Friday, May 16, 2014

Another paper on Infosphere Streams vs. Storm

I found this recent paper mentioned in Storm mailing lists on yet another performance comparison of Streams and Storm. Giving credit to IBM, this time around it seems paper is written by developers and not sales people. Here's the direct link to the pdf. Most of the paper was based on v. 0.8 of Storm but at the end of the paper comparison with Storm 0.9.0.1 was also referenced. Comparison was done using Storm 0.8 with ZeroMQ and Storm 0.9 with Netty for transfer protocol. It is an interesting read for a change. I am also surprised to see Apache Avro used for serialization. I will not cloud your judgement by stating my opinion but I remain skeptical of these papers. I urge Storm community to offer its findings from own comparison. One thing I'd like to state is that again IBM claims it is much faster to implement a use-case using Streams over Storm and from my own experience, I was able to install Storm 0.8, configure my IDE to develop and test topologies, implement my use case within a couple of hours of work, without any previous knowledge of Storm. With Streams, I've wasted literally weeks to implement the same use case and I can't even get past configuring their "state-of-the-art" development environment based on Eclipse. Streams requires a GUI for development, they do support remote development and that's what we're trying to implement, due to security concerns of running a GUI on a Linux server. Even IBM recommends not to use that feature. For the record, my use case was to query SQL Server database every 10 seconds or so, process it with a streaming engine and store the processed data in HBase. This worked out perfectly with Storm. With Streams, not so much. Again, please don't take my words for it and try it out for yourselves.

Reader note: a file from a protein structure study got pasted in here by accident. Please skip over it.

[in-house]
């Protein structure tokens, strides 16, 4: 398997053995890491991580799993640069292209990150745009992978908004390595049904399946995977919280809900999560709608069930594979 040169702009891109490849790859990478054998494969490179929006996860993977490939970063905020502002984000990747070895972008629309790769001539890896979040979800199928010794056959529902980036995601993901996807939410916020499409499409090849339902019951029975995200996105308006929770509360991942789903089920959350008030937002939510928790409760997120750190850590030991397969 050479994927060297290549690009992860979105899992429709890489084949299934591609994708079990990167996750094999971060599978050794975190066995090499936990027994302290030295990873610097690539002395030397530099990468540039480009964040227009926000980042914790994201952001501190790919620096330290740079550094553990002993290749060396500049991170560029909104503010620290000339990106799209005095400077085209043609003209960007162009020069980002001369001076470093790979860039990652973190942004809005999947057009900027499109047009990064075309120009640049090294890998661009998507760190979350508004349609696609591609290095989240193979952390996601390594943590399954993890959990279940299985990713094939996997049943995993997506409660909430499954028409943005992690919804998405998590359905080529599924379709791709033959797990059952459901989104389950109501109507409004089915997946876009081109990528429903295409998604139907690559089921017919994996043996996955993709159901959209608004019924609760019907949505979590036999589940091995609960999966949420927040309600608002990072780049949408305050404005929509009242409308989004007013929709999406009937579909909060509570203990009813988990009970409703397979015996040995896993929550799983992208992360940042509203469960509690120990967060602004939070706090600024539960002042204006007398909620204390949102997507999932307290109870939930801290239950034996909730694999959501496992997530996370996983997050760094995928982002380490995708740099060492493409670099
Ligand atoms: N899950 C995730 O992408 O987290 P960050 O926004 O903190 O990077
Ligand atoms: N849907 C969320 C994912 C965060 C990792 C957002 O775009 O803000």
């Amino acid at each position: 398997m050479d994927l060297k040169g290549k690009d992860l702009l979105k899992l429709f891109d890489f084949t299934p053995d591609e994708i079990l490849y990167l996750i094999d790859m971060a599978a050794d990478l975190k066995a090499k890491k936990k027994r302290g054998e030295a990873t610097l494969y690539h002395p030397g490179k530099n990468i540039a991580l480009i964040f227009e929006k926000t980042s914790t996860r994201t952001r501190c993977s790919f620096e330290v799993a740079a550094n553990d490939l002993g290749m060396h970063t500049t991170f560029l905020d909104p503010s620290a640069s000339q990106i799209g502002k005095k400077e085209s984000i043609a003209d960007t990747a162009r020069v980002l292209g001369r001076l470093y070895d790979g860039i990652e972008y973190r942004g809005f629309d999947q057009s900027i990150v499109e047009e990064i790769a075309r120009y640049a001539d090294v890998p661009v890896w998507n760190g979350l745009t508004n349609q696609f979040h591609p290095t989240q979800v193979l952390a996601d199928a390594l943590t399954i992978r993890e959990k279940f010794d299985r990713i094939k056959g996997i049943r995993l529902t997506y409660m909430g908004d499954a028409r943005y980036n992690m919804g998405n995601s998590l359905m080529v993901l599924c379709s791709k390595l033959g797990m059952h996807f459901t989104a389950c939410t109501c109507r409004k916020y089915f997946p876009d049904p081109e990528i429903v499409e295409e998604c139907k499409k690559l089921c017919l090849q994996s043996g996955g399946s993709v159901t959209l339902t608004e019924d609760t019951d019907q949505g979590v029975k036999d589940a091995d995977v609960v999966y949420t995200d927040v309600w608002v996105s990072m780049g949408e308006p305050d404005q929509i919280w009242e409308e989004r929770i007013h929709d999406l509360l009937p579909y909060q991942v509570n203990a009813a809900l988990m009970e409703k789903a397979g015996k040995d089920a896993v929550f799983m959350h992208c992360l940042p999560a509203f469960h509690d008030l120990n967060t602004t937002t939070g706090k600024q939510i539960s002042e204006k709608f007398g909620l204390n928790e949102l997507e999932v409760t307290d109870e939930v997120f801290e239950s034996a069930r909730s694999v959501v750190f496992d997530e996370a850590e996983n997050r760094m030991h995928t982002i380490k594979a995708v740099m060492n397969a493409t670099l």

Tuesday, May 6, 2014

IBM white paper on InforSphere Streams vs. Storm

IBM has a white paper from 2013 comparing Streams with Storm. As expected, the paper is full of marketing mambo jumbo applicable for suits. I usually try to avoid such information but I couldn't resist. I have to give IBM credit for even having such a paper, to acknowledge Storm as a market leader, even if the motive is somewhat shady. The paper is a bit outdated, stating Storm is GPL licensed software and has no market leading companies behind it. If you haven't heard, Hortonworks has picked up Storm and has some committers dedicated to it. It's also part of Hortonworks Data Platform stack as of v. 2.1. In addition to that, Storm is now a top level Apache project and no longer GPL. 0MQ messaging is now a second class citizen in favor of Netty, a fully native Java stack. The argument of the paper is that Storm lacks enterprise support. Hortonworks will gladly provide it. Either way, this paper is kind of expected from a large vendor like IBM. I'm in no role suitable to distinguish the winning system but some of the oft-repeating reasons against Storm are no longer valid. One huge plus for Storm that Streams doesn't have is Windows support. I think, "suits" will really like that once Storm becomes a household name. Community will also address security and stability issues with Storm with projects like Apache Knox as well as Apache Slider, where one provides a REST gateway client with encryption and authentication leveraging Active Directory and/or LDAP and the other offering Storm on YARN, I'll leave the stability claims until then. Although, as I'd mentioned before, Streams on YARN is in the works, making this argument moot. Lastly, here's the paper and please make your own judgements.